You could say hardtails are making a comeback, but to a large group of devoted fans, they never went away. When you get down to brass tacks, it’s not hard to see why hardtails still have a passionate following.
1. Hardtails are less expensive
Given identical components, a hardtail version will almost always be cheaper than its full-suspension counterpart. As a result, they make great entry-level bikes, but they can also stretch an advanced rider’s dollar further. Instead of paying for a rear shock and complex linkages (and the patents that protect them), hardtails leave riders with change to spare on carbon wheels, a nicer drivetrain, or a better fork.
2. Hardtails are simple
All those pivot points on a full-suspension model will wear out eventually, and – in theory – you’re supposed to service that rear shock every 100 hours or so. For some riders I know that would amount to a monthly service interval. And riders can forget adjusting that rear shock for high-speed compression, damping, and rebound. Hardtail riders just ride.
3. Hardtails are efficient
You’ll never have to worry about battling pedal bob on long climbs. Hardtails transfer virtually all the power to the wheel. It can be a liberating feeling to stand up and hammer away.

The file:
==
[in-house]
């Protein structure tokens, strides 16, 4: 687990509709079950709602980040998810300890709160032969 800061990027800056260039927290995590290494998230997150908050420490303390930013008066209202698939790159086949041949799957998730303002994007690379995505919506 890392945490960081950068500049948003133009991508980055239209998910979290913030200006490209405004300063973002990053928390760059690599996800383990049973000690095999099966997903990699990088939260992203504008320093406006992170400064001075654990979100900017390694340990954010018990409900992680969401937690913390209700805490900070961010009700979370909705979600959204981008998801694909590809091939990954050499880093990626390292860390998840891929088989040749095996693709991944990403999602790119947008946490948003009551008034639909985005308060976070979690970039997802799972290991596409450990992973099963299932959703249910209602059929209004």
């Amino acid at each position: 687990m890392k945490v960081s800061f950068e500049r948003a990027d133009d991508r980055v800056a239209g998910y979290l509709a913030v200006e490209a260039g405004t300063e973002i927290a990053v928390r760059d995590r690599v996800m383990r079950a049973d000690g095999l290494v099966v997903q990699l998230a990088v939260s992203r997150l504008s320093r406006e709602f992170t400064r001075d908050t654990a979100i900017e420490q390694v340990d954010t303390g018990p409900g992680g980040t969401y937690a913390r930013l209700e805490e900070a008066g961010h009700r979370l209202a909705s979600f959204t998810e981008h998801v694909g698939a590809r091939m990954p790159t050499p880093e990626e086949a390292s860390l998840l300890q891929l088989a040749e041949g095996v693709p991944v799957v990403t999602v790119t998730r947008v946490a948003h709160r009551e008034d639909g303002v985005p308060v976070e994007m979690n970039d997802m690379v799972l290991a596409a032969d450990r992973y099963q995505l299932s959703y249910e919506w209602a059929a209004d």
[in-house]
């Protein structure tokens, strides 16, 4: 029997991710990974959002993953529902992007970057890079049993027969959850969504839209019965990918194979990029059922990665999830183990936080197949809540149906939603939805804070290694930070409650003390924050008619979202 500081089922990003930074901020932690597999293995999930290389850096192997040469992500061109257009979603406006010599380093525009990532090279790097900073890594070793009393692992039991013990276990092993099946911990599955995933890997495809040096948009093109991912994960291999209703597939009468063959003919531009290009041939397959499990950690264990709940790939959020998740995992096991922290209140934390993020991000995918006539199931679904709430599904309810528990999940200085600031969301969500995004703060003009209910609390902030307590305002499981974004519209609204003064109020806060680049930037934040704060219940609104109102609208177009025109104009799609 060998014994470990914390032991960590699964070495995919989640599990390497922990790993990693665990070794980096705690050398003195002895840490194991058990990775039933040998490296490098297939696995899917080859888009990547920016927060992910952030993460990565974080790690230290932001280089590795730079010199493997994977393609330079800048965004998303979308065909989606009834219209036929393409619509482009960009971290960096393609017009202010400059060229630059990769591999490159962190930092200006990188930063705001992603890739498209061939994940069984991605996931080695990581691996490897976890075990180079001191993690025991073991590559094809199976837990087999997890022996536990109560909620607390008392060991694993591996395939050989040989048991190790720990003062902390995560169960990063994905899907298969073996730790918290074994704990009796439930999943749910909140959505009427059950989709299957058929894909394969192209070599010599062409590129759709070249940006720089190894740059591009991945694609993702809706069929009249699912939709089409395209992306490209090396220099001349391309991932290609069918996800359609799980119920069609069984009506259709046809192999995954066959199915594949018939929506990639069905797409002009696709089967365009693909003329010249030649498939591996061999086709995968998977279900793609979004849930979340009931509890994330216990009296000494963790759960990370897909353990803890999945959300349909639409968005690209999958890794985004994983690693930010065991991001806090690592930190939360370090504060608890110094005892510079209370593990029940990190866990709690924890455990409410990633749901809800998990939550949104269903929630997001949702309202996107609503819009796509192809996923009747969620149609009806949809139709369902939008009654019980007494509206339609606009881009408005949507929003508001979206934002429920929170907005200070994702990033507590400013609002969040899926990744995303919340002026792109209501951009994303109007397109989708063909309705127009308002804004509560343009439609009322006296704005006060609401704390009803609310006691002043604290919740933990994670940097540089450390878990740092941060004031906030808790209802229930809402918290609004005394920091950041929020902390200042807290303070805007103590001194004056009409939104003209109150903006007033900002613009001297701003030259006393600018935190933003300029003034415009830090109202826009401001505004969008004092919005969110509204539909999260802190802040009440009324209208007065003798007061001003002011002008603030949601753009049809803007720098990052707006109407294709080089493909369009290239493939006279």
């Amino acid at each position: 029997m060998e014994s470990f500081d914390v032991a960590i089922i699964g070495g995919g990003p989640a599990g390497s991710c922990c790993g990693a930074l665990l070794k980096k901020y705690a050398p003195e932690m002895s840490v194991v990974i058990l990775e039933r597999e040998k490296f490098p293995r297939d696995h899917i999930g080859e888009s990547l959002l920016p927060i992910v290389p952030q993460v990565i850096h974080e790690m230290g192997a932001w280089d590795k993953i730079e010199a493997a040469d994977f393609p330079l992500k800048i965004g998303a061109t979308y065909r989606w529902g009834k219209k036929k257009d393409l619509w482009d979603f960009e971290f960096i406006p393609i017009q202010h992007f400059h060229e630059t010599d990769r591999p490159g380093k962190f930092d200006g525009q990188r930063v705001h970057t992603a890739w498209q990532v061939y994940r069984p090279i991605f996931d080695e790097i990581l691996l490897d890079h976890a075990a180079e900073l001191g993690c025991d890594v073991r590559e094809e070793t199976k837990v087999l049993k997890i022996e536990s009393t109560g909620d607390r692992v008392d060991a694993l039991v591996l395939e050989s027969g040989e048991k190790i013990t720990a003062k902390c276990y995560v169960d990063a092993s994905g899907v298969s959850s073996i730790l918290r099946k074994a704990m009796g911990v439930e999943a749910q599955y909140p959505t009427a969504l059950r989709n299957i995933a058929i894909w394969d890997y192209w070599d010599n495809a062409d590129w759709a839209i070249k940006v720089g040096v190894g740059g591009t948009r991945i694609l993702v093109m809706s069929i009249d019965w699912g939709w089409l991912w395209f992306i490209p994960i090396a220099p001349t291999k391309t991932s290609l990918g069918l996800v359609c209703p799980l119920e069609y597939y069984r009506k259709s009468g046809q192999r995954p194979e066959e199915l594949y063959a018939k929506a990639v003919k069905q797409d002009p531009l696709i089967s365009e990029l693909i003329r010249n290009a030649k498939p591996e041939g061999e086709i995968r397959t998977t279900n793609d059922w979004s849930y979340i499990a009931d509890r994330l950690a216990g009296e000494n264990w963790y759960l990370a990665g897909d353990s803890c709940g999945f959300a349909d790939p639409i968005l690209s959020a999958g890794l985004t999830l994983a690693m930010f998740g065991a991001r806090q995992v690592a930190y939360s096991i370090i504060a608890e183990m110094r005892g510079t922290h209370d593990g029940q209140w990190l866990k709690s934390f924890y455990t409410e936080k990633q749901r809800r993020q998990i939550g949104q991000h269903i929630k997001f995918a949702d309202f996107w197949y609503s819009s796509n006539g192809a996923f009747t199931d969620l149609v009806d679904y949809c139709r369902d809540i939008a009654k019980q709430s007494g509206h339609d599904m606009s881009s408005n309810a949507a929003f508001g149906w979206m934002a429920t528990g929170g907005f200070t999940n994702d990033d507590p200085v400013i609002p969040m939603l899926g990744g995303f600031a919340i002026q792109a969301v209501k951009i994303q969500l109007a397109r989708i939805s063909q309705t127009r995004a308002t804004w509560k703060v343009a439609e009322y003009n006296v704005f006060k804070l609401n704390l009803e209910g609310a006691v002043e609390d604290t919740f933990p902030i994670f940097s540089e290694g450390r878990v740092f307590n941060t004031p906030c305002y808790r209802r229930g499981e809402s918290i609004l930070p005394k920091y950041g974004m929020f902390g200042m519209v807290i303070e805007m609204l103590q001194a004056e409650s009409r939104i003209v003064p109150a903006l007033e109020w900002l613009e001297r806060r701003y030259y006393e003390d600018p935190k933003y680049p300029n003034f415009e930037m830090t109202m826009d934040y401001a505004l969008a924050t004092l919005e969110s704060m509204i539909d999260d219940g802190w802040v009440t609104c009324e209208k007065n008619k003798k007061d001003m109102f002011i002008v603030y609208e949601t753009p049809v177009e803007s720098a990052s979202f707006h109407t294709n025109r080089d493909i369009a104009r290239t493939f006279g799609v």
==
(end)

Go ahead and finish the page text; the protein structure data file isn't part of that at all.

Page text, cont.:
There are other advantages too. Full-suspension bikes smooth out lines, and the rear shock will occasionally enable riders to write speed checks their riding ability can’t quite cash. A hardtail keeps mountain bikers honest, and given the chance, it will teach the rider a lot about mountain biking.
With a nod toward Aaron Chamberlain’s original list of 10 Hardcore Hardtails, here are 10 more bikes that encourage riders to turn the shred dial to 11 without the “inconvenience” of a rear shock.
No list of hardtails would be complete without an offering from the company that still hasn’t come to grips with the rear shock. All Chromag bikes are beautiful, but the Surface belongs on this list thanks to its ample 150mm fork and 66-degree head tube angle. The bike also has a long wheelbase of 1,218mm for the size large, and the frame can fit plus-sized 27.5” tires or narrower, standard 29er tires.
The Surface costs a pretty penny, and $1,650 doesn’t buy any parts besides the steel frame. If you’re going all-in, $4,250 will have you riding away on GX Eagle, while $5,150 gets you the same bird in X01 along with slightly nicer Guide RSC brakes.